Denver’s Lake Steam Baths is a family-run bath house and spa on the Mile-High city’s most famous street, Colfax Avenue. Open since 1927, it used to be a place where Russian-Jews would go for ceremonial schvitz.
Today, this Denver institution is open to anyone seeking a relaxing, affordable no-frills day spa experience.
There are a few places on Denver’s rag-tag West Colfax that give you the feeling you’ve stepped back in time. The city’s most famous strip has seen dramatic changes throughout the decades, but one establishment, Lake Steam Baths, has remained pretty much the same since opening in 1927.
A Classic Denver Social Gathering Place
The ‘Lake Russian and Turkish Baths’, as they were then known, were built by Russian immigrants, Harry and Ethyl Hyman. The baths served as a social gathering place for a booming, predominately Russian-Jewish community in the area. At that time, the baths were not only a reminder of the motherland, but also a place for religious ceremonies.
Until the mid-1950’s, there were Mikvah cleansing ceremonies for women, which proceed marriage and the Sabbath.
“There was a large Jewish community here,” says Harry Hyman’s grandson, Hannon, who now runs the business with his wife, sister and brother in-law.
“My grandfather built it, I guess for them. A lot of the Jewish community has moved out, but it wasn’t just made for the Jewish people. It’s always been for everybody.”
A Family Tradition
Today, if you venture to the steam baths, you’ll usually find Hannon Hyman behind the counter, looking after customers and handing out locker keys, with his son, Sam, in tow.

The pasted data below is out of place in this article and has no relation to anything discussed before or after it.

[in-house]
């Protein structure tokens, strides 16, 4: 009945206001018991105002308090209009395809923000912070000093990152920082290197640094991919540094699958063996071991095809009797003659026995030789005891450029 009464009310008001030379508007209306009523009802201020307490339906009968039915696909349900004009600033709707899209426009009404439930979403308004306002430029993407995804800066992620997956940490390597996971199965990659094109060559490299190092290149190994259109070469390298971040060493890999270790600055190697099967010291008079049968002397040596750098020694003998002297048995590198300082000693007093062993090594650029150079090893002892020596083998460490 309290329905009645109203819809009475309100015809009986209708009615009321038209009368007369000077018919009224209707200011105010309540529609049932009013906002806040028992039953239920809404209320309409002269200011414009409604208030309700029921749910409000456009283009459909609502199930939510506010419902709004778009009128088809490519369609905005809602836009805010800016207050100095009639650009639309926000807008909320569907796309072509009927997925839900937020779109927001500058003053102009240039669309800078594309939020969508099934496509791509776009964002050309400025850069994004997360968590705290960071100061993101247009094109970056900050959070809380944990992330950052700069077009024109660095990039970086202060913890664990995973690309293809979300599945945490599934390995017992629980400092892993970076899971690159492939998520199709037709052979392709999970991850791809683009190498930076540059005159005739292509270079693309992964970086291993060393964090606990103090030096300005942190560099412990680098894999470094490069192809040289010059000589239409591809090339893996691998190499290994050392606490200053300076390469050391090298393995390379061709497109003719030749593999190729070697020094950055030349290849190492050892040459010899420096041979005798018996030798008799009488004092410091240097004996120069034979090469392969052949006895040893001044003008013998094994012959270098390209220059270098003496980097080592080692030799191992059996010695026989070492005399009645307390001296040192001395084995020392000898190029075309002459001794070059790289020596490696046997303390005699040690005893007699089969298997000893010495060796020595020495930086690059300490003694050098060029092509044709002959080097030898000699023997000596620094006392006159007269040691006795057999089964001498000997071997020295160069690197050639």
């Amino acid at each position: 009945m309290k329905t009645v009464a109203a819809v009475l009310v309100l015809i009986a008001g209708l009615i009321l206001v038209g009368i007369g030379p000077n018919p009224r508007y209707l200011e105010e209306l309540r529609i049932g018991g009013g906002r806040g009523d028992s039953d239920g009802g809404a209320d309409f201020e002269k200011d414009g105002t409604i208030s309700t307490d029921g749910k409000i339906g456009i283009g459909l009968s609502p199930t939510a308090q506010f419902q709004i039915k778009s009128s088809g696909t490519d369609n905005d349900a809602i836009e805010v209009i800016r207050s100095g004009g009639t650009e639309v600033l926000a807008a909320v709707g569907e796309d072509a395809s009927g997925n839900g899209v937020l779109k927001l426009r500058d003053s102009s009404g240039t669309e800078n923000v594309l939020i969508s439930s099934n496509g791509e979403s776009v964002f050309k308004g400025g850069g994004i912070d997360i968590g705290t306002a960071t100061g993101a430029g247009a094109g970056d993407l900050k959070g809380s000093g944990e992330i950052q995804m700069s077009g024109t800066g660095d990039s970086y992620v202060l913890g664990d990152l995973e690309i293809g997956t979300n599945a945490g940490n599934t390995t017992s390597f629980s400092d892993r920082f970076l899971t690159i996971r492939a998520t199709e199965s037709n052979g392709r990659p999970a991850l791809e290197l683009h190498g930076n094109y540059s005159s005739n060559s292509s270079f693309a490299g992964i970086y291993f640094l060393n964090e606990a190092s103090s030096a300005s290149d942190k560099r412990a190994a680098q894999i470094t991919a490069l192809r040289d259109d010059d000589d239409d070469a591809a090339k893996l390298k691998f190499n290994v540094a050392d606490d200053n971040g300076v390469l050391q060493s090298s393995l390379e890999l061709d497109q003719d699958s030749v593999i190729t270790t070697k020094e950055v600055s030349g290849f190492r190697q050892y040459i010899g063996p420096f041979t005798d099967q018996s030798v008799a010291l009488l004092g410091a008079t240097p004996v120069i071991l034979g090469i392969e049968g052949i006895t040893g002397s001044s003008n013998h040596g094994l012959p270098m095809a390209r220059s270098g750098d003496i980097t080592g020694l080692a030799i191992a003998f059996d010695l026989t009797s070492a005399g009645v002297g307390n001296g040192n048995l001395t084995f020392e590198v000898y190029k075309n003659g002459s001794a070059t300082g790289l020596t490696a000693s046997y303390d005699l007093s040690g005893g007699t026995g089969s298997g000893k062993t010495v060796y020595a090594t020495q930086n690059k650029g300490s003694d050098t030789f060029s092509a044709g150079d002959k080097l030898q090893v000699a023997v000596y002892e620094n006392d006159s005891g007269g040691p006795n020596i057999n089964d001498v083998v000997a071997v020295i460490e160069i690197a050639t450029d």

When Hyman was a kid, they stayed open all night on Saturdays. He can still remember helping out in the kitchen when they were short on employees.
“It’s always been pretty much the same. It doesn’t change much,” says Hyman. “It’s always been a steady business. There are people from all walks of life that have always liked the steam baths and the saunas, because that’s how they were brought up.”
While the number of men coming with their sons has gone down over the years, Hyman says there are now more mothers coming in with their daughters. There are also a growing number of young steamers, 20-40 year-old women arriving in pairs or groups.
Old School Schvitz
For some reason, not the least of which is its West Colfax location (between an auto body repair shop and an ‘adult theatre’), some folks who have never been to Lake Steam Baths jump to nefarious conclusions about the place.
A neighbor who lives off of Colfax seemed surprise to learn there is nothing illegal going on at the bathhouse.
“I’m just ignorant,” said Micah Schaffer, a former resident of the neighborhood, when asked why he assumed it was a sex-oriented business.